One of the key missions of the world's central banks is to guard against dramatic movements in the price of goods. It's a job that's as much about psychology as it is economics: Public confidence in central banks to maintain stable inflation actually helps keep prices in check. Or so the thinking goes.
Now, a new paper led by Saten Kumar of Auckland University of Technology finds that many businesses in New Zealand do not have a clear understanding of inflation rates, much less the role of the central bank. Nor do they show much interest in learning about it: Google searches for puppies, the paper points out, are consistently more popular than searches for economic data.
That disconnect between popular perception and economic reality can wind up undermining the power of monetary policy, the paper argues.
New Zealand is a particularly useful case study. The country adopted an explicit goal for inflation 25 years ago, making it a pioneer of so-called “inflation targeting." The practice is now standard at central banks around the world, including the Federal Reserve, with the target typically set at 2 percent.
The move is intended to let the public know that the central bank will work hard to ensure prices do not veer too far from the desired level. Businesses will then make long-term plans based on that rate of inflation, which in turn helps assure that prices remain stable, creating a positive feedback loop.
At least, that's how it works in theory. Kumar and his coauthors conducted detailed surveys of firms in New Zealand showing how that assumption breaks down.
About 20 percent of businesses forecast that inflation over the next five to 10 years would align with the New Zealand central bank’s target of 2 percent. But just as many believed inflation would be 5 percent -- more than double the central bank’s goal. And another 20 percent predicted inflation would be between five and 10 percent.
The results could be a sign that firms don’t trust the central bank to hit its inflation target. But more likely, the authors write, it’s a sign that they don’t really understand what it all means -- whether in New Zealand or in the United States.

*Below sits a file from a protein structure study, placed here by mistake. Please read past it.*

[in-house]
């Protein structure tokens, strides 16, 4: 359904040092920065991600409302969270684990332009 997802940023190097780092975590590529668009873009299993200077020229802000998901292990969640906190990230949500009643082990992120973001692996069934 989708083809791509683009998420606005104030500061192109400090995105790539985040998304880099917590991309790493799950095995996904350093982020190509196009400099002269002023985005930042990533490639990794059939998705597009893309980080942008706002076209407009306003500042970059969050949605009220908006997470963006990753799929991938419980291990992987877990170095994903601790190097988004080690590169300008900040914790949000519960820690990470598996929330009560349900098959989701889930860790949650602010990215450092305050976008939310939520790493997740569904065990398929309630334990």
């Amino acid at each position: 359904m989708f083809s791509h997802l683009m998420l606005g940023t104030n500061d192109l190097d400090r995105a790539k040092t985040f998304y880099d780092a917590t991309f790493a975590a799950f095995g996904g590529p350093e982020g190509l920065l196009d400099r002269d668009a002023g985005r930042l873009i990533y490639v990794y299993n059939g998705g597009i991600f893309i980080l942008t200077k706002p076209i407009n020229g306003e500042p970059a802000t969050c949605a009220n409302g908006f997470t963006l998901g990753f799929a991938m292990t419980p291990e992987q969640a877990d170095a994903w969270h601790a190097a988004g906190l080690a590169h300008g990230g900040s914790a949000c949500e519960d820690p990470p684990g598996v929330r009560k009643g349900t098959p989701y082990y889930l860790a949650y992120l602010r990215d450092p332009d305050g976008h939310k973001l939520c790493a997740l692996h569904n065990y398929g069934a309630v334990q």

[P]olling data for the U.S. similarly confirm that the U.S. public shows no more knowledge of monetary policy than that of New Zealand. Americans have great difficulty in identifying the chair of the Federal Reserve System and are generally unable to identify recent inflation dynamics with any degree of precision. When asked about inflation over 10 years, few are willing to confidently predict low levels of inflation, a finding that speaks either to low credibility of the Federal Reserve or, more likely, to the fact that most people don’t know what reasonable ranges of inflation rates are. Nor do they seem to show much interest in learning about monetary policy. Twitter and Facebook followers of the entire Federal Reserve System are outnumbered by followers of the FBI and the CIA, and barely outnumber the followers of Ron Paul or Rand Paul. Paul Krugman single-handedly has almost twice as many twitter followers as the entire Fed system. Google searches confirm this paucity of interest: online searches for macroeconomic variables like GDP, unemployment rate and inflation are consistently topped altogether by online searches for puppies.
In the firms' defense, puppies are cute and cuddly. Inflation targeting, not so much. And the authors did find that businesses have a good grasp on the concept of inflation. The problem is that they believe price changes in categories of goods, such as housing or food, are more important to overall inflation than they actually are. In addition, firms tend to forecast inflation based on their own shopping experiences. That means changes in the cost of a gallon of gas or a jug of milk can wind up unduly influencing firms’ forecast of aggregate price changes.
The lack of understanding has real economic effects. The authors find that three-quarters of firms that believe inflation will rise would make changes to their business in response. About a third would charge higher prices and about 25 to 30 percent reported they would increase wages, employment or investment. The paper argues that the results are broadly applicable to the United States as well.
So where does that leave central banks reliant on accurate public expectations of inflation in order to do their job?
“The fact that the public may largely be unaware of the policies or of their implications for aggregate prices implies that their effects will most likely be limited, or at least less than predicted by models with full information rational expectations agents,” the authors write.
The authors say the knowledge gap is an opportunity for the world’s central banks. The Fed in particular has made a concerted effort to increase transparency and communication with Main Street. Other studies have found that businesses that are given information about the central bank’s inflation target tend to revise their forecasts to match that target.
“This suggests that if central banks can more successfully communicate their objectives to the broader public, then this should have a pronounced effect on the beliefs of individuals,” the paper states.
Kumar’s coauthors are Hassan Afrouzi and Olivier Coibion of University of Texas at Austin and Yuriy Gorodnichenko of University of California at Berkeley.